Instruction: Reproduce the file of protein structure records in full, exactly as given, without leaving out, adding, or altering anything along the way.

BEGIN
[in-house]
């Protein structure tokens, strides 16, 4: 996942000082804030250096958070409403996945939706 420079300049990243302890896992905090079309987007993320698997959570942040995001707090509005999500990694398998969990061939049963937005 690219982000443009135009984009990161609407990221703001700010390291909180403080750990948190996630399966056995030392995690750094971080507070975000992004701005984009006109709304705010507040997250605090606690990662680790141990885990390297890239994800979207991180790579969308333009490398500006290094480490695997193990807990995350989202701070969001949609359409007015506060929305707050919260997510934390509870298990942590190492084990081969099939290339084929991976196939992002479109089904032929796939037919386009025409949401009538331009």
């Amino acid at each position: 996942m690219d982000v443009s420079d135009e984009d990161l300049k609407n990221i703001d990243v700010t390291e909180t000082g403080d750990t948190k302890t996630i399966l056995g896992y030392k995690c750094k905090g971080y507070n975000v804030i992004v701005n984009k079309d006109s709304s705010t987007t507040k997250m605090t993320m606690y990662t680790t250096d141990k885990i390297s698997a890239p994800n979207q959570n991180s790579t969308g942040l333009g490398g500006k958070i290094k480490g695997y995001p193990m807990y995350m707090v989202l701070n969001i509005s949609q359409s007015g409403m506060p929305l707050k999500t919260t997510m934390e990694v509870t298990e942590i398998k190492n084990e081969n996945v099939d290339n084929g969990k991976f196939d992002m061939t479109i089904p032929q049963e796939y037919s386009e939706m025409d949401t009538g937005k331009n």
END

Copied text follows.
[in-house]
């Protein structure tokens, strides 16, 4: 996942000082804030250096958070409403996945939706 420079300049990243302890896992905090079309987007993320698997959570942040995001707090509005999500990694398998969990061939049963937005 690219982000443009135009984009990161609407990221703001700010390291909180403080750990948190996630399966056995030392995690750094971080507070975000992004701005984009006109709304705010507040997250605090606690990662680790141990885990390297890239994800979207991180790579969308333009490398500006290094480490695997193990807990995350989202701070969001949609359409007015506060929305707050919260997510934390509870298990942590190492084990081969099939290339084929991976196939992002479109089904032929796939037919386009025409949401009538331009």
């Amino acid at each position: 996942m690219d982000v443009s420079d135009e984009d990161l300049k609407n990221i703001d990243v700010t390291e909180t000082g403080d750990t948190k302890t996630i399966l056995g896992y030392k995690c750094k905090g971080y507070n975000v804030i992004v701005n984009k079309d006109s709304s705010t987007t507040k997250m605090t993320m606690y990662t680790t250096d141990k885990i390297s698997a890239p994800n979207q959570n991180s790579t969308g942040l333009g490398g500006k958070i290094k480490g695997y995001p193990m807990y995350m707090v989202l701070n969001i509005s949609q359409s007015g409403m506060p929305l707050k999500t919260t997510m934390e990694v509870t298990e942590i398998k190492n084990e081969n996945v099939d290339n084929g969990k991976f196939d992002m061939t479109i089904p032929q049963e796939y037919s386009e939706m025409d949401t009538g937005k331009n």